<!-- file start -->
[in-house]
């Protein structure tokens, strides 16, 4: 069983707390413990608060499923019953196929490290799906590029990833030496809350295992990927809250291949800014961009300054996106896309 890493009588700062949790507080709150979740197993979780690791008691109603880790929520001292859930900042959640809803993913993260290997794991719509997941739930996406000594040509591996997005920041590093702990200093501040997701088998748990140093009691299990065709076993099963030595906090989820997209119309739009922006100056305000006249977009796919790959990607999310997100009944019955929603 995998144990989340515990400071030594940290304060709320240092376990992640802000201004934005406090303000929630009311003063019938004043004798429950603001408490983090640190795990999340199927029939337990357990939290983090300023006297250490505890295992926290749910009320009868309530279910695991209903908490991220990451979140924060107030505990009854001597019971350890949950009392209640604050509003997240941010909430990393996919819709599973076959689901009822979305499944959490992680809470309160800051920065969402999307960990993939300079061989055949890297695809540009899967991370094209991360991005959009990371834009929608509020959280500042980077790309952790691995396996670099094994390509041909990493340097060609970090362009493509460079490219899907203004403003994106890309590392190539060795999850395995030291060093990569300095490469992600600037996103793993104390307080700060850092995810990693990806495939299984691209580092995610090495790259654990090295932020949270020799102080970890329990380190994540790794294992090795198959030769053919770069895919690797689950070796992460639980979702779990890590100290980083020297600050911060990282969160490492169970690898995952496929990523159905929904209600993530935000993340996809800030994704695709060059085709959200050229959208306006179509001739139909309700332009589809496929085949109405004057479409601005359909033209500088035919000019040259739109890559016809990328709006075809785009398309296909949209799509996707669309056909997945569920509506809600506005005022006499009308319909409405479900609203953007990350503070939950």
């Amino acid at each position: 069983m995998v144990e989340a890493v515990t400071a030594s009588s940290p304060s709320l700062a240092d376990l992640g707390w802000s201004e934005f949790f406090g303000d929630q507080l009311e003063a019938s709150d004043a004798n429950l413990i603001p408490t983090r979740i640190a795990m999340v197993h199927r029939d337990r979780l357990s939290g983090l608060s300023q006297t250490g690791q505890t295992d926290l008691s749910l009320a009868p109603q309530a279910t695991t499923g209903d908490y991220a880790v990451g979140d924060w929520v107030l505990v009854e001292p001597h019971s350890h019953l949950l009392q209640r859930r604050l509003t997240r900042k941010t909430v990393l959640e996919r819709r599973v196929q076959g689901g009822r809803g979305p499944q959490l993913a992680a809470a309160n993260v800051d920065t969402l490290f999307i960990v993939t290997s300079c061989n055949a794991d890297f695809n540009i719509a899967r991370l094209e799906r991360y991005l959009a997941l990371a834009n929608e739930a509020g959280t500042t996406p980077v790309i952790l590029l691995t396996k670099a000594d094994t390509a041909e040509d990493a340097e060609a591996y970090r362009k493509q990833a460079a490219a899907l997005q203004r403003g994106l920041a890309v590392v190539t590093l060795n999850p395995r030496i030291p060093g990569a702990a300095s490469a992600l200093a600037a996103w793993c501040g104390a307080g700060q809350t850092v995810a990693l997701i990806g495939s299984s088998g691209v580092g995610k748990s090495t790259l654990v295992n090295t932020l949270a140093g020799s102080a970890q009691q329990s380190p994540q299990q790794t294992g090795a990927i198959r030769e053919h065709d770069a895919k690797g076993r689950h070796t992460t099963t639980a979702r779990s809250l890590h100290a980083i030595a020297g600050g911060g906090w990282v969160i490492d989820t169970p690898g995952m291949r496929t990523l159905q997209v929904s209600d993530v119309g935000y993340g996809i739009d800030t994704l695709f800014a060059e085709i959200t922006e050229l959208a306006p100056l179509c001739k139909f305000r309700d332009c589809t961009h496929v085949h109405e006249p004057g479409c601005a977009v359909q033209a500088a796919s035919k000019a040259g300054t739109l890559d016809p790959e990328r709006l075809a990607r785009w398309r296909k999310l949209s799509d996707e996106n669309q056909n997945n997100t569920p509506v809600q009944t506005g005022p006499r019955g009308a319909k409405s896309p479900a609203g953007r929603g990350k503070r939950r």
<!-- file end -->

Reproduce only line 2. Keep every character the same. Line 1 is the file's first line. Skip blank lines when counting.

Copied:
């Protein structure tokens, strides 16, 4: 069983707390413990608060499923019953196929490290799906590029990833030496809350295992990927809250291949800014961009300054996106896309 890493009588700062949790507080709150979740197993979780690791008691109603880790929520001292859930900042959640809803993913993260290997794991719509997941739930996406000594040509591996997005920041590093702990200093501040997701088998748990140093009691299990065709076993099963030595906090989820997209119309739009922006100056305000006249977009796919790959990607999310997100009944019955929603 995998144990989340515990400071030594940290304060709320240092376990992640802000201004934005406090303000929630009311003063019938004043004798429950603001408490983090640190795990999340199927029939337990357990939290983090300023006297250490505890295992926290749910009320009868309530279910695991209903908490991220990451979140924060107030505990009854001597019971350890949950009392209640604050509003997240941010909430990393996919819709599973076959689901009822979305499944959490992680809470309160800051920065969402999307960990993939300079061989055949890297695809540009899967991370094209991360991005959009990371834009929608509020959280500042980077790309952790691995396996670099094994390509041909990493340097060609970090362009493509460079490219899907203004403003994106890309590392190539060795999850395995030291060093990569300095490469992600600037996103793993104390307080700060850092995810990693990806495939299984691209580092995610090495790259654990090295932020949270020799102080970890329990380190994540790794294992090795198959030769053919770069895919690797689950070796992460639980979702779990890590100290980083020297600050911060990282969160490492169970690898995952496929990523159905929904209600993530935000993340996809800030994704695709060059085709959200050229959208306006179509001739139909309700332009589809496929085949109405004057479409601005359909033209500088035919000019040259739109890559016809990328709006075809785009398309296909949209799509996707669309056909997945569920509506809600506005005022006499009308319909409405479900609203953007990350503070939950």